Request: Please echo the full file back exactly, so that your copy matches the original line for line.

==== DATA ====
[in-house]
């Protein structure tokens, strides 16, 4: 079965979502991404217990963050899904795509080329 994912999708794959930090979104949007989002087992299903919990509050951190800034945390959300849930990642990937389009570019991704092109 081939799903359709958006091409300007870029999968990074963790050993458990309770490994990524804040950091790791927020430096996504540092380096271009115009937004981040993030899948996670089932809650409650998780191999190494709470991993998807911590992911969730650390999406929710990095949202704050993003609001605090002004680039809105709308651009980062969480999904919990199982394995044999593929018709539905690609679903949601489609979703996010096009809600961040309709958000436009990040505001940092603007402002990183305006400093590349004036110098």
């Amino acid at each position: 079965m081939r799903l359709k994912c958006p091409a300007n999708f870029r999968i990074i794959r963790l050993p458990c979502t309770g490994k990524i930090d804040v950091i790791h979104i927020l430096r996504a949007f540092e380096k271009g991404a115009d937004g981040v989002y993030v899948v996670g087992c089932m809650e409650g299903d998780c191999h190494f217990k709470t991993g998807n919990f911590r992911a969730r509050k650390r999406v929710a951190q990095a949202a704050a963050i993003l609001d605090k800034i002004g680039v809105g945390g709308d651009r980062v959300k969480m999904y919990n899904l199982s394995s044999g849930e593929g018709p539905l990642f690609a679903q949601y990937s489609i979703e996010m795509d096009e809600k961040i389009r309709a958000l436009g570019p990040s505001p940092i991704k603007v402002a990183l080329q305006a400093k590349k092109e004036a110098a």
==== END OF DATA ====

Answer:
[in-house]
């Protein structure tokens, strides 16, 4: 079965979502991404217990963050899904795509080329 994912999708794959930090979104949007989002087992299903919990509050951190800034945390959300849930990642990937389009570019991704092109 081939799903359709958006091409300007870029999968990074963790050993458990309770490994990524804040950091790791927020430096996504540092380096271009115009937004981040993030899948996670089932809650409650998780191999190494709470991993998807911590992911969730650390999406929710990095949202704050993003609001605090002004680039809105709308651009980062969480999904919990199982394995044999593929018709539905690609679903949601489609979703996010096009809600961040309709958000436009990040505001940092603007402002990183305006400093590349004036110098």
């Amino acid at each position: 079965m081939r799903l359709k994912c958006p091409a300007n999708f870029r999968i990074i794959r963790l050993p458990c979502t309770g490994k990524i930090d804040v950091i790791h979104i927020l430096r996504a949007f540092e380096k271009g991404a115009d937004g981040v989002y993030v899948v996670g087992c089932m809650e409650g299903d998780c191999h190494f217990k709470t991993g998807n919990f911590r992911a969730r509050k650390r999406v929710a951190q990095a949202a704050a963050i993003l609001d605090k800034i002004g680039v809105g945390g709308d651009r980062v959300k969480m999904y919990n899904l199982s394995s044999g849930e593929g018709p539905l990642f690609a679903q949601y990937s489609i979703e996010m795509d096009e809600k961040i389009r309709a958000l436009g570019p990040s505001p940092i991704k603007v402002a990183l080329q305006a400093k590349k092109e004036a110098a």